The Discovery of Middle Earth: Mapping the Lost World of the Celts

Author: Graham Robb

Publisher: W. W. Norton & Company

ISBN: 0393241351

Category: History

Page: 448

View: 5204

A treasure hunt that uncovers the secrets of one of the world’s great civilizations, revealing dramatic proof of the extreme sophistication of the Celts, and their creation of the earliest accurate map of the world. Fifty generations ago the cultural empire of the Celts stretched from the Black Sea to Ireland and the Highlands of Scotland. In six hundred years, the Celts had produced some of the finest artistic and scientific masterpieces of the ancient world. In 58 BC, Julius Caesar marched over the Alps, bringing slavery and genocide to western Europe. Within eight years the Celts of what is now France were utterly annihilated, and in another hundred years the Romans had overrun Britain. It is astonishing how little remains of this great civilization. While planning a bicycling trip along the Heraklean Way, the ancient route from Portugal to the Alps, Graham Robb discovered a door to that forgotten world—a beautiful and precise pattern of towns and holy places based on astronomical and geometrical measurements: this was the three-dimensional “Middle Earth” of the Celts. As coordinates and coincidences revealed themselves across the continent, a map of the Celtic world emerged as a miraculously preserved archival document. Robb—“one of the more unusual and appealing historians currently striding the planet” (New York Times)—here reveals the ancient secrets of the Celts, demonstrates the lasting influence of Druid science, and recharts the exploration of the world and the spread of Christianity. A pioneering history grounded in a real-life historical treasure hunt, The Discovery of Middle Earth offers nothing less than an entirely new understanding of the birth of modern Europe.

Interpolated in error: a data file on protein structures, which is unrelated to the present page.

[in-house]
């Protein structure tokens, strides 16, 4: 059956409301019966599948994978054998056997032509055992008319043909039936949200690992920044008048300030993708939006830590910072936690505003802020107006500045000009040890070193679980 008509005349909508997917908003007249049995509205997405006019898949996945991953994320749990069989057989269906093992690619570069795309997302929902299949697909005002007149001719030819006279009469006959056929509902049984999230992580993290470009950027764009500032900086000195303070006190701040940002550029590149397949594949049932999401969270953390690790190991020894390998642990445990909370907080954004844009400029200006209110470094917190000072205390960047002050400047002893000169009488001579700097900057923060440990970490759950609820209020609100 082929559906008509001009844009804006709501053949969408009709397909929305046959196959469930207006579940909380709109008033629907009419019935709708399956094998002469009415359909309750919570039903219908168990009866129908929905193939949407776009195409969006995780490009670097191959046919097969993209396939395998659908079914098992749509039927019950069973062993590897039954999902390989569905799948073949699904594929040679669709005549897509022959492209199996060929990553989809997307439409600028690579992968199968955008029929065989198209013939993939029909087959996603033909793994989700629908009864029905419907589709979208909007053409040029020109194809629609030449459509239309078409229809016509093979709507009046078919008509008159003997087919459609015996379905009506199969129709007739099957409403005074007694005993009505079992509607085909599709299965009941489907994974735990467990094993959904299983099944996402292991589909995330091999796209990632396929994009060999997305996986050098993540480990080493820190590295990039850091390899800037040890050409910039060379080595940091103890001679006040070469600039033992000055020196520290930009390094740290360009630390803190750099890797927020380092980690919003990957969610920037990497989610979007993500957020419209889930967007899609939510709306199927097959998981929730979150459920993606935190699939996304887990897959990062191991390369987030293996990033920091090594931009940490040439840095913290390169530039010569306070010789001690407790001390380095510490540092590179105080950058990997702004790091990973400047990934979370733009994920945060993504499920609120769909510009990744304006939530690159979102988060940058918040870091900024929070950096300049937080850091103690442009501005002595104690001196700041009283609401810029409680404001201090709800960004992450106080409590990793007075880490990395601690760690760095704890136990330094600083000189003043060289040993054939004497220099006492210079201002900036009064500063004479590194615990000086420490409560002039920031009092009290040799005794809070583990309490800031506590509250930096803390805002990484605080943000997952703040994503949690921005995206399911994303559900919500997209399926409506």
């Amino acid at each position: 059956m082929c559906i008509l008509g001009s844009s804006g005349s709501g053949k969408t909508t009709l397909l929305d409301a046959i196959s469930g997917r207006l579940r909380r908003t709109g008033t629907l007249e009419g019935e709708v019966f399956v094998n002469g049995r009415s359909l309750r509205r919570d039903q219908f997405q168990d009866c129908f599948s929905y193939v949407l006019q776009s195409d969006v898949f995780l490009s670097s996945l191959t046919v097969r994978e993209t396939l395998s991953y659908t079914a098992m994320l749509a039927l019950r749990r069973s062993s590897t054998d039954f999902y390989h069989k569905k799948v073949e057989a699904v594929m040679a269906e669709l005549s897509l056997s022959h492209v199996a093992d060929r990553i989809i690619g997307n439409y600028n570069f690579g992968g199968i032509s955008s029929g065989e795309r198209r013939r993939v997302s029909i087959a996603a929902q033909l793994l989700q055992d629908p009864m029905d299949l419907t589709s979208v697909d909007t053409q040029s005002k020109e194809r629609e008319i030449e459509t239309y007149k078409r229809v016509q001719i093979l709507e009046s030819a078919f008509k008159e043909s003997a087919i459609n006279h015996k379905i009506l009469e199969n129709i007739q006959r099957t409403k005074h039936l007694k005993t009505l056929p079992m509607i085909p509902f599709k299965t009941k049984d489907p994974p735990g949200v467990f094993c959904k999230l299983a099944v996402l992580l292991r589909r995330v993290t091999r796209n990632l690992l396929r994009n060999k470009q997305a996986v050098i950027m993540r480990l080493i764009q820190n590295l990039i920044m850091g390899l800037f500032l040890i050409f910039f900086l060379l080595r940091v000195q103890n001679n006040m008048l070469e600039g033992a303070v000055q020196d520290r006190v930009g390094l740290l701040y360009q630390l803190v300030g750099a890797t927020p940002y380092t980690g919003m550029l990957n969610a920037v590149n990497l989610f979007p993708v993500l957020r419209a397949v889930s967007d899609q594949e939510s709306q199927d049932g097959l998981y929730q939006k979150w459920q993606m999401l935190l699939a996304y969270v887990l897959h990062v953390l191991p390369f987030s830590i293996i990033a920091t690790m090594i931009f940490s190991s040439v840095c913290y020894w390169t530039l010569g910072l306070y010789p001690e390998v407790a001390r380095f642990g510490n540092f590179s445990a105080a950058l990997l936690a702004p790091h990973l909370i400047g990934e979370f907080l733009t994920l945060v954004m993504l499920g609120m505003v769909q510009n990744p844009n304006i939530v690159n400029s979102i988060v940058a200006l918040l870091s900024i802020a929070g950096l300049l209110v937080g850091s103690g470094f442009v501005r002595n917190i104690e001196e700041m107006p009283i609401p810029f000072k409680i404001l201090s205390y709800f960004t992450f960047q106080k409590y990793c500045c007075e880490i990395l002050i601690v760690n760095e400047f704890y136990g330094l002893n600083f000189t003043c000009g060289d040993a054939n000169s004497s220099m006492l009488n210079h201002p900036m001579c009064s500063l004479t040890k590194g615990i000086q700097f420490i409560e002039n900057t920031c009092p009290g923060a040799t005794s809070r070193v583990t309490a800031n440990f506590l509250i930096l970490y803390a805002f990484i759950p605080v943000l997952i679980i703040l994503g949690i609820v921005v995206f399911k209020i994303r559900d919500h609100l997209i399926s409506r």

The Origins of the Irish

Author: J. P. Mallory

Publisher: N.A

ISBN: 9780500051757

Category: History

Page: 320

View: 7898

Offers a history of the Irish and describes the origins of Irish population, language, and culture.

The Historical Atlas of the Celtic World

Author: John Haywood,Barry Cunliffe

Publisher: N.A

ISBN: 9780500288313

Category: History

Page: 144

View: 2185

In a series of 54 stunning full-colour maps covering 3,000 years and spanning the whole of Europe, this book, newly available in paperback, comprehensively charts the dramatic history of the Celts from their origins in the Bronze Age to their present-day diaspora. Taking into account the latest research and academic controversies over the historical identity of the Celts, the Atlas deals separately with the Continental Celts (Germany, France, Italy, Spain, Anatolia), the Atlantic Celts (Britain and Ireland) and the modern Celts and the current state of Celtic culture.

HABIRU

The Rise of Earliest Israel

Author: Gary Arthur Thomson

Publisher: iUniverse

ISBN: 9781462039975

Category: History

Page: 144

View: 6298